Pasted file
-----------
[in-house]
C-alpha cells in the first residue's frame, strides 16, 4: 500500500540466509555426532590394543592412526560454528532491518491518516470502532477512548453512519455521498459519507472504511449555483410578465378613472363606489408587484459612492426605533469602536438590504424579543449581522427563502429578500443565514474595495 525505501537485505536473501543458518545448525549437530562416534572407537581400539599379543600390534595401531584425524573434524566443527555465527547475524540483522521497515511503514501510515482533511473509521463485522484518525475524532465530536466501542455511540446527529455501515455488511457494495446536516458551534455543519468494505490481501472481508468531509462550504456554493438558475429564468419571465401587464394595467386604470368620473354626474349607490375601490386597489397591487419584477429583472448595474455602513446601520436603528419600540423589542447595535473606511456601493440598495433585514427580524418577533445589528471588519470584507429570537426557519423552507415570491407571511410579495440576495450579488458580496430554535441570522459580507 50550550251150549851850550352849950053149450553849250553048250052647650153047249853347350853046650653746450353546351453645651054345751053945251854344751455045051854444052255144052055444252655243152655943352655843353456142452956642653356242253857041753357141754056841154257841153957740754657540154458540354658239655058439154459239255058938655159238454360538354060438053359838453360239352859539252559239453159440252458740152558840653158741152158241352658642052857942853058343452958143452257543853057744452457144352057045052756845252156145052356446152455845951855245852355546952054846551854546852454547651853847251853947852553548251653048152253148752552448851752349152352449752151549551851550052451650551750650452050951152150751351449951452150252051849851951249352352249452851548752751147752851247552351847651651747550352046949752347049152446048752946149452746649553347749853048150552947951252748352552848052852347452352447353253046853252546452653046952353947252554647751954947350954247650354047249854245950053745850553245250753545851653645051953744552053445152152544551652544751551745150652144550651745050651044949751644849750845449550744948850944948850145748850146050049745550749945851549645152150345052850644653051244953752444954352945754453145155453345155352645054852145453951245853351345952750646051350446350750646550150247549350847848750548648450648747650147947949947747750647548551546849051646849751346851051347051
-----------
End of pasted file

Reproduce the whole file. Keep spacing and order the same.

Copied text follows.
[in-house]
C-alpha cells in the first residue's frame, strides 16, 4: 500500500540466509555426532590394543592412526560454528532491518491518516470502532477512548453512519455521498459519507472504511449555483410578465378613472363606489408587484459612492426605533469602536438590504424579543449581522427563502429578500443565514474595495 525505501537485505536473501543458518545448525549437530562416534572407537581400539599379543600390534595401531584425524573434524566443527555465527547475524540483522521497515511503514501510515482533511473509521463485522484518525475524532465530536466501542455511540446527529455501515455488511457494495446536516458551534455543519468494505490481501472481508468531509462550504456554493438558475429564468419571465401587464394595467386604470368620473354626474349607490375601490386597489397591487419584477429583472448595474455602513446601520436603528419600540423589542447595535473606511456601493440598495433585514427580524418577533445589528471588519470584507429570537426557519423552507415570491407571511410579495440576495450579488458580496430554535441570522459580507 50550550251150549851850550352849950053149450553849250553048250052647650153047249853347350853046650653746450353546351453645651054345751053945251854344751455045051854444052255144052055444252655243152655943352655843353456142452956642653356242253857041753357141754056841154257841153957740754657540154458540354658239655058439154459239255058938655159238454360538354060438053359838453360239352859539252559239453159440252458740152558840653158741152158241352658642052857942853058343452958143452257543853057744452457144352057045052756845252156145052356446152455845951855245852355546952054846551854546852454547651853847251853947852553548251653048152253148752552448851752349152352449752151549551851550052451650551750650452050951152150751351449951452150252051849851951249352352249452851548752751147752851247552351847651651747550352046949752347049152446048752946149452746649553347749853048150552947951252748352552848052852347452352447353253046853252546452653046952353947252554647751954947350954247650354047249854245950053745850553245250753545851653645051953744552053445152152544551652544751551745150652144550651745050651044949751644849750845449550744948850944948850145748850146050049745550749945851549645152150345052850644653051244953752444954352945754453145155453345155352645054852145453951245853351345952750646051350446350750646550150247549350847848750548648450648747650147947949947747750647548551546849051646849751346851051347051